Voice of the Industry

SWIFT ISO 20022 and its impact on cross-border payments

Friday 8 April 2022 12:34 CET | Editor: Raluca Constantinescu | Voice of the industry

Susannah Hampton, Senior Analyst at Juniper Research: 'A key element of the ISO 20022 standards within cross-border settlements is their potential to enable the provision of additional remittance information, vital for reconciliation, as well as improving traceability and transparency'

Financial messaging network provider SWIFT’s ISO 20022 standard was first published in 2004, proposing an international open messaging rulebook to replace SWIFT’s existing messaging standards. It was designed to simplify and improve the way financial information is processed and exchanged worldwide more effectively. The planned migration to ISO20022 for cross-border payments was originally scheduled for November 2021. However, in March 2020, SWIFT extended the date from which it planned to enable ISO 20022 messages for cross-border payments and cash reporting businesses to November 2022. This came as the result of banks and regulators reporting problems implementing the required infrastructure and system changes in time for the 2021 transition date. 

SWIFT has said that the year delay is aimed at reducing the costs to the payments industry by allowing banks and regulators to implement the standards at their own pace, but the move was criticised by the European Central Bank, citing the potential impact of the delay on Target2 (the real-time gross settlement system owned and operated by the Eurosystem). The final deadline for decommissioning SWIFT’s legacy messaging standards is 2025.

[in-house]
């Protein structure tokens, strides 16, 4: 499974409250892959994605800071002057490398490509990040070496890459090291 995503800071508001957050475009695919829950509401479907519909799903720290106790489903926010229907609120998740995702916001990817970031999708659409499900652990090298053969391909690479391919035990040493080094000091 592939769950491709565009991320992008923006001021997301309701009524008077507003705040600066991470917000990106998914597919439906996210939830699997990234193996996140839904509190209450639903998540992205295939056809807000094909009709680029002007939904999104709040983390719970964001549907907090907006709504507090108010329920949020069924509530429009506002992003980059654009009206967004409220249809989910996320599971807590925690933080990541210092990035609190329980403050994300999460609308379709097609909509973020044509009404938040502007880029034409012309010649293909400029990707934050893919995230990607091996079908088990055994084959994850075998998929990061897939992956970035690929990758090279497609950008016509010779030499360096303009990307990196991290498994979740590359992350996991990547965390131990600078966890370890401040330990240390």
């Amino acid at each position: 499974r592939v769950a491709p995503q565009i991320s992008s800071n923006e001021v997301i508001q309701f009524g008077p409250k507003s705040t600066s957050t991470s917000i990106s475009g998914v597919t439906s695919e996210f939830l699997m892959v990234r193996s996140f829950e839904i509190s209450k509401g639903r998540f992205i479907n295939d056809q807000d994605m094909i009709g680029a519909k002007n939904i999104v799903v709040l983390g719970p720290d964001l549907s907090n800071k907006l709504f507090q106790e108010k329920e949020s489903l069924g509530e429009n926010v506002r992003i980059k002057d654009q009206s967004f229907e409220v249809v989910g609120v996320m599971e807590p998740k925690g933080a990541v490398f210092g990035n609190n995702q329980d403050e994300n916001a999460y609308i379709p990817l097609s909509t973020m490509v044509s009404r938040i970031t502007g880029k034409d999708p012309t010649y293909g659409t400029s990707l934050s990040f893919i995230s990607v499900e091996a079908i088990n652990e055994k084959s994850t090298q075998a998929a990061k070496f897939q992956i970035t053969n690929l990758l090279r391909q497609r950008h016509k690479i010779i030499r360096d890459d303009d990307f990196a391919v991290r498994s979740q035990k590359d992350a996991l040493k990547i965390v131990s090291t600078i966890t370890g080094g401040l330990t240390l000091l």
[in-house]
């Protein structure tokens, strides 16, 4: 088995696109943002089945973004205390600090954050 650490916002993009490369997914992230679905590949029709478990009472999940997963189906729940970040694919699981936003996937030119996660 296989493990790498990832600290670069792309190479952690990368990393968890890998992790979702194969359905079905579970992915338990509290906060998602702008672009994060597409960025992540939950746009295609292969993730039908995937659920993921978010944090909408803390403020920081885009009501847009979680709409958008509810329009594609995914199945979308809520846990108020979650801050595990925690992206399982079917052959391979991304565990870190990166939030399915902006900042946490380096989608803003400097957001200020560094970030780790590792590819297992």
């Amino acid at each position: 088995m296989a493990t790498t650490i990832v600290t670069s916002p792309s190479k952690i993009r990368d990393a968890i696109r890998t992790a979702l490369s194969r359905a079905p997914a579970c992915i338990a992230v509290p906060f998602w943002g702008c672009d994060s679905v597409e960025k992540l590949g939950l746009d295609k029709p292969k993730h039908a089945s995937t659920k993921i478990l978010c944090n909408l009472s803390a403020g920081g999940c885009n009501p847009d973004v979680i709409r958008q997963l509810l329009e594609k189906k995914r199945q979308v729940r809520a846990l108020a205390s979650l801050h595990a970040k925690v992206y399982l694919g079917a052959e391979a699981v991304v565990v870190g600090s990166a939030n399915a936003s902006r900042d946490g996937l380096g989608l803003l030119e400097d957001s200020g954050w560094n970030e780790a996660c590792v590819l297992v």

If adopted globally on a broad scale, the ISO 20022 standard has the potential to completely transform cross-border payment processes, which at present are mired in delay, high costs, and opacity due to a lack of standardisation and a reliance on legacy systems. The new standard will allow for improved payment transaction data quality and greater interoperability between international payment schemes. However, it is important to note that at present, the adoption of the ISO 20022 standard remains disjointed and inconsistent from country to country. Most payments regulators have ISO 20022 adoption roadmaps in place, but many of these have unclear timelines or significant windows until they are fully complete. 

A key area in which the new ISO20022 standard will add significant value is that it enables schemes to evolve into instant payment schemes. These enable payment transactions to be completed within 10 seconds and offer an alternative to the slow, expensive, and complex methods of cross-border payments currently in use. Instant payment schemes are generally built upon the ISO 20022 standards and have the potential to revolutionise the way cross-border payments are transacted and managed, reducing the resource burden, simplifying processes, and allowing faster payment reconciliation. 

The value potential for instant payments over the next five years is clear from the figure below. 

Figure 1 – Global instant payments transaction value (USD bln), 2021 and 2026 

Source: Juniper Research 

A key element of the ISO 20022 standards within cross-border settlements is the potential they hold to enable the provision of additional remittance information, vital for reconciliation, as well as improving traceability and transparency, which is a key enabler for automation – something that is urgently needed in the cross-border payments process. Indeed, increased adoption of these standards has the potential to transform a range of real-time payment schemes, such as UPI, SEPA Instant Credit Transfer, and the Real-time Payments Network. Additionally, the ISO 20022 standard has already been implemented by blockchain payments network RippleNet, which has backing from several financial institutions (FIs) and money transfer operators (MTOs) and represents the first adoption of these standards using distributed ledger technology.